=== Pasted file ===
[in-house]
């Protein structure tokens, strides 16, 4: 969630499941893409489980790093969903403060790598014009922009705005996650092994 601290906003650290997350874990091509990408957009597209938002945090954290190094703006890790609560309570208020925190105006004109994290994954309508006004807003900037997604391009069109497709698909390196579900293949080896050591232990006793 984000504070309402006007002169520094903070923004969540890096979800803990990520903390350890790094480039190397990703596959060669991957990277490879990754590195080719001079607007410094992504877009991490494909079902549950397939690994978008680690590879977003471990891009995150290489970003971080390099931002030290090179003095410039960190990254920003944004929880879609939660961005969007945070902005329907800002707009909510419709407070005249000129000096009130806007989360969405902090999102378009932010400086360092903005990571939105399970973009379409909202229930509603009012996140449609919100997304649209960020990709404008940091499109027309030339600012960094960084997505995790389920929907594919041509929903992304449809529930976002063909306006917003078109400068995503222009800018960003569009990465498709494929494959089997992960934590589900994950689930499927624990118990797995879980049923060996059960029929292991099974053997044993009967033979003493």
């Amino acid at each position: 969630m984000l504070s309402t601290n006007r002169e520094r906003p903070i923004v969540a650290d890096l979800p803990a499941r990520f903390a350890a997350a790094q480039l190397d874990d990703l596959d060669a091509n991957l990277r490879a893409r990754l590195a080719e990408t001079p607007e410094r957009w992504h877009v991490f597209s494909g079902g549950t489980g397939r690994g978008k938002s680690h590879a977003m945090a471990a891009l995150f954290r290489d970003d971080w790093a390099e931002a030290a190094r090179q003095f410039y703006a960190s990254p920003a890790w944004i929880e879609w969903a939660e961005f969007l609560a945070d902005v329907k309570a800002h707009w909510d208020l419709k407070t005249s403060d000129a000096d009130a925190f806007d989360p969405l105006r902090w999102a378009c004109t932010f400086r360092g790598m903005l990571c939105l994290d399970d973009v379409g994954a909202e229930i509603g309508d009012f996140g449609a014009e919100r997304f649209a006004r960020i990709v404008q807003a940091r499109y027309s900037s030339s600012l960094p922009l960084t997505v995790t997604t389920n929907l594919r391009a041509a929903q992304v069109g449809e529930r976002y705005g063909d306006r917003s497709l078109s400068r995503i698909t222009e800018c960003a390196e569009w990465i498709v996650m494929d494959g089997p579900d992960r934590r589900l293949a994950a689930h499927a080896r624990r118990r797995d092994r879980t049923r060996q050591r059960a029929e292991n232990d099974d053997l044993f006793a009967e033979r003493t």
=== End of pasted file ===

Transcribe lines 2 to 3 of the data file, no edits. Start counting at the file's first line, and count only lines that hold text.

């Protein structure tokens, strides 16, 4: 969630499941893409489980790093969903403060790598014009922009705005996650092994 601290906003650290997350874990091509990408957009597209938002945090954290190094703006890790609560309570208020925190105006004109994290994954309508006004807003900037997604391009069109497709698909390196579900293949080896050591232990006793 984000504070309402006007002169520094903070923004969540890096979800803990990520903390350890790094480039190397990703596959060669991957990277490879990754590195080719001079607007410094992504877009991490494909079902549950397939690994978008680690590879977003471990891009995150290489970003971080390099931002030290090179003095410039960190990254920003944004929880879609939660961005969007945070902005329907800002707009909510419709407070005249000129000096009130806007989360969405902090999102378009932010400086360092903005990571939105399970973009379409909202229930509603009012996140449609919100997304649209960020990709404008940091499109027309030339600012960094960084997505995790389920929907594919041509929903992304449809529930976002063909306006917003078109400068995503222009800018960003569009990465498709494929494959089997992960934590589900994950689930499927624990118990797995879980049923060996059960029929292991099974053997044993009967033979003493």
């Amino acid at each position: 969630m984000l504070s309402t601290n006007r002169e520094r906003p903070i923004v969540a650290d890096l979800p803990a499941r990520f903390a350890a997350a790094q480039l190397d874990d990703l596959d060669a091509n991957l990277r490879a893409r990754l590195a080719e990408t001079p607007e410094r957009w992504h877009v991490f597209s494909g079902g549950t489980g397939r690994g978008k938002s680690h590879a977003m945090a471990a891009l995150f954290r290489d970003d971080w790093a390099e931002a030290a190094r090179q003095f410039y703006a960190s990254p920003a890790w944004i929880e879609w969903a939660e961005f969007l609560a945070d902005v329907k309570a800002h707009w909510d208020l419709k407070t005249s403060d000129a000096d009130a925190f806007d989360p969405l105006r902090w999102a378009c004109t932010f400086r360092g790598m903005l990571c939105l994290d399970d973009v379409g994954a909202e229930i509603g309508d009012f996140g449609a014009e919100r997304f649209a006004r960020i990709v404008q807003a940091r499109y027309s900037s030339s600012l960094p922009l960084t997505v995790t997604t389920n929907l594919r391009a041509a929903q992304v069109g449809e529930r976002y705005g063909d306006r917003s497709l078109s400068r995503i698909t222009e800018c960003a390196e569009w990465i498709v996650m494929d494959g089997p579900d992960r934590r589900l293949a994950a689930h499927a080896r624990r118990r797995d092994r879980t049923r060996q050591r059960a029929e292991n232990d099974d053997l044993f006793a009967e033979r003493t």